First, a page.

If the phenomenon is this common, why is it only now being recognized?   For one thing, suicide experts have had little interest in studying it.    “There are 31,000 suicides a year in the United States, and you’re talking about maybe 40 or 50 suicides by cop a year,” said Dr. Alan Berman, president of the American Association of Suicidology. “It’s just not that compelling a phenomenon for a researcher.”

Furthermore, getting information about it is not easy. Police rarely open case files to the merely curious. And “shoot reviews,” inquiries done every time an officer uses his firearm, are conducted in private by police-staffed committees.

When police reports are available, they often contain more questions than answers, said Dr. Howard Zonana, professor of psychiatry at Yale and medical director of the American Academy of Psychiatry.  Suicide-by-cop cases often are lumped into catchall categories such as “justifiable homicide” or “criminal intent to commit assault on a police officer.”

Many police departments prefer not to acknowledge the phenomenon, said Vivian Lord, a criminal justice professor at the University of North Carolina who found 73 attempted suicides by cop in 30 North Carolina police departments from 1993 to 1997.

“It’s a sensitive area,” she said. “Officers don’t like to be second-guessed by Monday-morning quarterbacks.”   They don’t like to second-guess themselves, either.

“You cannot second-guess yourself because if you hesitate and you’re wrong, it could cost a life – your life, or some innocent person’s life,” said Lt. Kevin Kaslin, of the Nassau County police department in Mineola, which investigated the Pergament killing.

Police are also wary of wrongful-death lawsuits. On March 2, the U.S. Supreme Court decided that cities can be sued for inadequate police training that leads to death or injury – even when mentally ill or suicidal people threaten officers with firearms. The ruling came in a case brought by the wife of suicidal man who manipulated Muskogee, Okla., police into killing him in 1994.

Some police say better training and improved police tactics might indeed help prevent some of these deaths.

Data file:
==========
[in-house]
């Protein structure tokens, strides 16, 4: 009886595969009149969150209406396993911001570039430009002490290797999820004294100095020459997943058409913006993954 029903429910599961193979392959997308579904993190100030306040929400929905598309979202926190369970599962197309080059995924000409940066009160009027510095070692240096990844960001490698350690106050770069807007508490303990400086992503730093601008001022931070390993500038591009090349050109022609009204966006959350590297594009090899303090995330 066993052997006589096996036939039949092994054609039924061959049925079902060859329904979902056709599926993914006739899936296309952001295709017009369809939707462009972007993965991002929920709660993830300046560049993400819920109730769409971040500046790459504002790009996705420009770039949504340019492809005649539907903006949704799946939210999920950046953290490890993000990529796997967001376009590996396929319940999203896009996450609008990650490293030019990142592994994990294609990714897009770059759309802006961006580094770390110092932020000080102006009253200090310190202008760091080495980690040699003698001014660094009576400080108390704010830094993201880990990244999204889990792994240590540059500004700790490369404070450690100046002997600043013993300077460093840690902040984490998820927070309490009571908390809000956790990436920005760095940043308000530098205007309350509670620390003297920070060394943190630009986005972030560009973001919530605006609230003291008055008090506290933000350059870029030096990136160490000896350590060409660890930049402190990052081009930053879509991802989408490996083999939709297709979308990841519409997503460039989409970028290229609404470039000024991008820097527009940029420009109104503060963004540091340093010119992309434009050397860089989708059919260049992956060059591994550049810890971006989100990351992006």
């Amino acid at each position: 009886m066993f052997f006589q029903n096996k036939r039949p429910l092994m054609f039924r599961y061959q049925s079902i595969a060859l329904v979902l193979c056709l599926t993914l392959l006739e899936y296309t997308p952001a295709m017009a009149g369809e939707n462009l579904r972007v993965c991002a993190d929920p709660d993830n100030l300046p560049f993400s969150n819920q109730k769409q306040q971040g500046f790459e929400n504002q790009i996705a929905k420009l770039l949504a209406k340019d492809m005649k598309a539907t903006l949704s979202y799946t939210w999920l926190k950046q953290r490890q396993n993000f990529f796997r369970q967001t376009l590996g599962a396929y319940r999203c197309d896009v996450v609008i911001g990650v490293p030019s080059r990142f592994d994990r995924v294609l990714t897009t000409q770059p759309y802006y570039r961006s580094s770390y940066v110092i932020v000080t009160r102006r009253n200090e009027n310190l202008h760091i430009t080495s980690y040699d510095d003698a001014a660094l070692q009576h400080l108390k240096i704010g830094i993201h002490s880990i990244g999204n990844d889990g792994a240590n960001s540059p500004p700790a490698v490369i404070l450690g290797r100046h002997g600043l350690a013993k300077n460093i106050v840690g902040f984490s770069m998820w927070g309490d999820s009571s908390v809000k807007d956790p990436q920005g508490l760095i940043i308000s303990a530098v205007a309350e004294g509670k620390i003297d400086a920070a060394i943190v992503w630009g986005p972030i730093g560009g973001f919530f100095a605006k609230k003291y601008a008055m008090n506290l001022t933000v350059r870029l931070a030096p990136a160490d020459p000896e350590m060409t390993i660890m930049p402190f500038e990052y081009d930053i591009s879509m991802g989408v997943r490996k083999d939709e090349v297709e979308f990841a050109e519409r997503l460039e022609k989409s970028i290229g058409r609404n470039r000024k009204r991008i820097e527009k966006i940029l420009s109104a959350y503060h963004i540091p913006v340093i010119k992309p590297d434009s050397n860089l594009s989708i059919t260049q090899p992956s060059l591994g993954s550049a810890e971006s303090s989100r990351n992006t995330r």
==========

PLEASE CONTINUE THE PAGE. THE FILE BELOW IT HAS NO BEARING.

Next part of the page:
Kevin Gilmartin, a former hostage negotiator who now works as a police psychologist for the Tucson police department, says some departments are too reliant on high-tech weapons and “surgical” shooting techniques. “The skills of the negotiator have taken a back seat to SWAT teams and techno-guns,” he said.

David Klinger, a former Los Angeles policeman who advises SWAT teams on training and tactical matters around the country, says: “It makes sense for police to approach a case and ask: “Could it be that suicide by cop is at work here?”‘ With better tactical training, he said, “more times than not, the officers won’t be in a vulnerable position so that they have to fire.”

Bill Trenery, chief of police in Woodbridge, N.J., isn’t so sure.

It happened in the little town of Woodbridge in the early morning of June 10, 1996, just 300 yards from the front door of police headquarters. Catherine Falzarano, 42, pointed a handgun repeatedly at three officers during an 11-minute standoff and was shot seven times. The gun she carried, a .22-caliber pistol owned by her husband, Dean, a policeman in a neighboring county, was not loaded.

The woman, who suffered from depression and had a history of suicide attempts, left a note in her apartment:

“I don’t have the guts to do it myself so I’m using this empty weapon just for show and if I am lucky W.P.D. will shoot to kill.”

Says Trenery: “I don’t see what you can do about this.”

Of all the questions that surround these deaths, the most puzzling is why anyone would choose this way to die.